So, these people and organisations that have carried out illegal killings for years suddenly stop, then the government will make sweeping changes to the law, enabling the criminals to carry on the killing, but legally? What kind of message does this send out to criminals throughout the land? Burglars being given TVs, computers and iPods if they stop their thieving ways? Car thieves being offered new cars? Shoplifters being given given shops? It is quite evident that some folk are just not up to the job, and if Paul Wheelhouse is seriously considering raptor licencing as a deterrant to stop the illegal killing, then he appears to be one of those people.

    • 3 Chris Roberts
      March 17, 2013 at 1:32 pm

      I totally agree with your findings Marco, I guess I was just pleased with the fact that they wouldn’t be issuing licences in the “forseeable future”. I do emphasize that I would never like to see licences issued.

      • 4 Marco McGinty
        March 18, 2013 at 4:11 am

        I understand, Chris. I realise that if you were to scan over the text, then it could be easy to accept Wheelhouse’s statement as a positive step forward in the fight against raptor persecution. This was most probably his and the government’s aim, but if he finds this an acceptable method, then I am sure he will have a fight on his hands.

  3. 5 Merlin
    March 16, 2013 at 11:21 pm

    Just a couple of points to add regards the falconers statement, in the later stages of training birds of prey for falconry a creance is used, this is a strong line attached to the birds jesses usually up to 100 meters long. I’ve personally witnessed birds reaching speed only to be pulled up suddenly by the creance catching on something, its extremely rare for a bird to suffer any trauma from this, birds of prey have exceptionally strong legs, part of the killing method is caused by the impact of the feet striking and clenching. I believe most falconers would not agree with this falconers statement. also a bird hitting a fence would only have marks to the front of its legs, in a trap front and back of the legs would show marks. Its also possibly worth mentioning that some grouse falconers loathe Eagles. In north America falconers will drive miles to get out of eagle territories to fly their falcons, they nickname the Golden eagle the dragon, falconers over there have learned that if their falcons make a kill in eagle territories they tend to get robbed of their prey or even killed on it before the falconer can retrieve his bird. Finally and sadly it is also worth mentioning that once again the major shooting organisations and magazines failed to make a stand for the good name of their law abiding members, preferring instead to round on the RSPB for criticizing the SGA’S ridiculous attempts to cover up this disgusting incident, just a reminder to these people what strong leadership looks like and how this situation should have been dealt with, I’ll remind you of what Des Crofton, Director of NARGC had to say over the shooting of a Buzzard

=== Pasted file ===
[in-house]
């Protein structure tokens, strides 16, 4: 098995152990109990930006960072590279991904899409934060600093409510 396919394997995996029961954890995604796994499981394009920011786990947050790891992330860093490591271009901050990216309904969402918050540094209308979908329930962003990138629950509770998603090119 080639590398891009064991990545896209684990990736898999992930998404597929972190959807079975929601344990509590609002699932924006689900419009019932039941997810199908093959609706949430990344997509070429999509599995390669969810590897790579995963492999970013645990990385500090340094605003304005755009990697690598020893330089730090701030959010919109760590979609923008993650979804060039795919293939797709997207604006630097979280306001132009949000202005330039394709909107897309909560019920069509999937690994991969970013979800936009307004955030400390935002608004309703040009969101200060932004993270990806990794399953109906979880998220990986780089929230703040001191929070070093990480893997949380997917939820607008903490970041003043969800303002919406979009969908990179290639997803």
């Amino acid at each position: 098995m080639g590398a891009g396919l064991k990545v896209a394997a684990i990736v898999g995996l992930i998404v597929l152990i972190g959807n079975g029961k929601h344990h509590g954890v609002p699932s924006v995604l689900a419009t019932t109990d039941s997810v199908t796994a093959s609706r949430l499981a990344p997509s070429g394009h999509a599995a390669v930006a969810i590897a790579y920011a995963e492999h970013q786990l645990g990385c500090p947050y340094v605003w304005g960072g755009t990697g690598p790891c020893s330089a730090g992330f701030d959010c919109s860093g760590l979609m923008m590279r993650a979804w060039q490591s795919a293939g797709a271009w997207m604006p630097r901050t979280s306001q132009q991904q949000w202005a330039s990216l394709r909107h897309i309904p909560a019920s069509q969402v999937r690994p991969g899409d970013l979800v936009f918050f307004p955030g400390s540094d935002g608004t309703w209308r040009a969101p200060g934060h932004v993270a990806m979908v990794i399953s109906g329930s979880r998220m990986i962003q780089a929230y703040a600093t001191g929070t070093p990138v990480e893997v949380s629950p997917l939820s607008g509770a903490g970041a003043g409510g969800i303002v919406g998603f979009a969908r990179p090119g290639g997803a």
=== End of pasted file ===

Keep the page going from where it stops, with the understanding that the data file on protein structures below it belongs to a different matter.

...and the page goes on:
. This is inexcusable. If I ever found one of my members was responsible for something like this, he would be out of the association so fast his feet wouldn’t touch the ground”.
    There you go, no pussy footing around saying they don’t use traps that big and we’ve found someone who says it might be possible its been abducted by aliens, get the estate black listed

  4. March 17, 2013 at 9:58 am

    I’m wondering if there is anywhere a list of those MPs who own or have interests in UK shooting estates? This because I’m writing a ‘rant’ text for my new website and one of the subjects I’m covering is the continuing persecution of our beloved raptors, in particular of course the Hen Harrier. Would the introduction of vicarious liability legislation in England, were it to happen (?), actually make any difference? (I’m assuming that the estate staff and managers would just become more adept at hiding their crimes . . .) Most grateful for any enlightenment!

  5. March 17, 2013 at 5:01 pm

    I don’t believe it will & I don’t believe it will in Scotland.

    • 8 Paul V Irving
      March 19, 2013 at 1:41 pm

      I suppose that if you assume that the bird had a “natural death” which precluded being in a trap then the SGA argument could hold a little water. However their starting point is that the bird was not illegally killed but all the EVIDENCE, INDEPENDENTLY VERIFIEDsuggests that the much more likely scenario is as described by the examining vets and RSPB. Have SGA put out enough smoke to damage the credibility of that argument? Amongst us NO but who knows. I believe that all the SGA have done once again sully their own already at rock bottom reputation. THEy appear to be apologists for the wrong doers, does this mean we can assume the wrong doers were some or one of their own? That is the logical explanation.